Isomer Definition and Examples in Chemistry

What you need to know about isomers

These are the chemical structures of the isomers of dioxin.
These are the chemical structures of the isomers of dioxin. Todd Helmenstine, sciencenotes.org

Isomer Definition

An isomer is a chemical species with the same number and types of atoms as another chemical species, but possessing distinct properties because the atoms are arranged into different chemical structures. When atoms can assume different configurations, the phenomenon is termed isomerism. There are several categories of isomers, including structural isomers, geometric isomers, optical isomers, and stereoisomers.

Isomerization may occur spontaneously or not, depending on whether the bond energy of the configurations is comparable.

Types of Isomers

The two broad categories of isomers are structural isomers (also called constitutional isomers) and stereoisomers (also called spatial isomers).

Structural Isomers: In this type of isomerism, the atoms and functional groups are joined differently. Structural isomers have different IUPAC names. An example is the position change seen in 1-fluoropropane and 2-fluoropropane.

Types of structural isomerism include chain isomerism, where hydrocarbon chains have different degrees of branchin, functional group isomerism, where a functional group may split into different ones, and skeletal isomerism, where the main carbon chain varies.

Tautomers are structural isomers that can spontaneously convert between forms. An example is keto/enol tautomerism in which a proton moves between a carbon and oxygen atom.

Stereoisomers: The bond structure between atoms and functional groups is the same in stereoisomerism, but the geometrical positioning can change.

This class of isomers includes enantiomers (or optical isomers), which are non-superimposable mirror images of each other, like left and right hands. Enantiomers always contain chiral centers.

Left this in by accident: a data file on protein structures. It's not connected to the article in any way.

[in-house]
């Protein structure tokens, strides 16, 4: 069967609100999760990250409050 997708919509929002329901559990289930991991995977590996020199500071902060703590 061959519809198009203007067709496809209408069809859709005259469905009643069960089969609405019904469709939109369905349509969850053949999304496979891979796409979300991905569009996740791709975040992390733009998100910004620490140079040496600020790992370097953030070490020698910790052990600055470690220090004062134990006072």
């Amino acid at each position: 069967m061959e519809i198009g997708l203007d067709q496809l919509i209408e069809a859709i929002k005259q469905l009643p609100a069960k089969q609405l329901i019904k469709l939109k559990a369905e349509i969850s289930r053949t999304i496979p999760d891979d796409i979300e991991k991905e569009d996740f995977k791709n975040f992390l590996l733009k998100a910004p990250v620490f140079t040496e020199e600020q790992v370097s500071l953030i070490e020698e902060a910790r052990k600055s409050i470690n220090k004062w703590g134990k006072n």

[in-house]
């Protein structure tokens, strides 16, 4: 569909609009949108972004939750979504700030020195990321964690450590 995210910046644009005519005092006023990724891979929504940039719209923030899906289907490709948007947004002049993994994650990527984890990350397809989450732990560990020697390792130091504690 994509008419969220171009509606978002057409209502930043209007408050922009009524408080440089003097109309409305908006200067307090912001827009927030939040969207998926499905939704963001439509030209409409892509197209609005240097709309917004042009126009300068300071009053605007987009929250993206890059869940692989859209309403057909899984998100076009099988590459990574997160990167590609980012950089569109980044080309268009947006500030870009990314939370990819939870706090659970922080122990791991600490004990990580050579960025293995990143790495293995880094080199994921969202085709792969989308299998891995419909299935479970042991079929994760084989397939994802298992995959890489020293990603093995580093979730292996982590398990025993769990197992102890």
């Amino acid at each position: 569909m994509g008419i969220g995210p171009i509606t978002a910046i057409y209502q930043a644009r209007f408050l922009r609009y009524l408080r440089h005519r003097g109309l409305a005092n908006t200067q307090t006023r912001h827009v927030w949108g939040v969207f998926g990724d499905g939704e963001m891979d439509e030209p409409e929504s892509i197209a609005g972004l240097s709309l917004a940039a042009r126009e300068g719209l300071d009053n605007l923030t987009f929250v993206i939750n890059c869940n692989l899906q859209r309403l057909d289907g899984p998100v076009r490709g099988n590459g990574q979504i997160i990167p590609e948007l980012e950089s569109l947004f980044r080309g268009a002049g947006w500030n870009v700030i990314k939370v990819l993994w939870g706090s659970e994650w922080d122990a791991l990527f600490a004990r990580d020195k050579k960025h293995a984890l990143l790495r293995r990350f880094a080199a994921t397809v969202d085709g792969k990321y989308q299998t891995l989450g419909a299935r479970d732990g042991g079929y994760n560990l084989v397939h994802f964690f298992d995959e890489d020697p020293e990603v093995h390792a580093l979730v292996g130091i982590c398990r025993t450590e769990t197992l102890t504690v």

Enantiomers often display similar physical properties and chemical reactivities, although the molecules may be distinguished by how they polarize light. In biochemical reactions, enzymes usually react with one enantiomer in preference to the other. An example of a pair of enantiomers is (S)-(+)-lactic acid and (R)-(-)-lactic acid.

Alternatively, stereoisomers may be diastereomers, which are not mirror images of each other. Diastereomers may contain chiral centers, but there are isomers without chiral centers and those that aren't even chiral. An example of a pair of diastereomers is D-threose and D-erythrose. Diastereomers typically have different physical properties and reactivities from each other.

Conformational Isomers (conformers): Conformation may be used to classify isomers. Conformers may be enantiomers, diastereomers, or rotamers.

There are different systems used to identify stereoisomers, including cis-trans and E/Z.

Isomer Examples

Pentane, 2-methylbutane, and 2,2-dimethylpropane are structural isomers of each other.

Importance of Isomerism

Isomers are especially important in nutrition and medicine because enzymes tend to work on one isomer over another. The substituted xanthines are a good example of an isomer found in food and drugs.

Theobromine, caffeine, and theophylline are isomers, differing in the placement of methyl groups. Another example of isomerism occurs in phenethylamine drugs. Phentermine is a non-chiral compound that may be used as an appetite suppressant, yet doesn't act as a stimulant. Rearranging the same atoms yields dextromethamphetamine, a stimulant that is stronger than amphetamine.

Nuclear Isomers

Usually the term "isomer" refers to different arrangements of atoms in molecules, however, there are also nuclear isomers. A nuclear isomer or metastable state is an atom that has the same atomic number and mass number as another atom of that element, yet has a different excitation state within the atomic nucleus.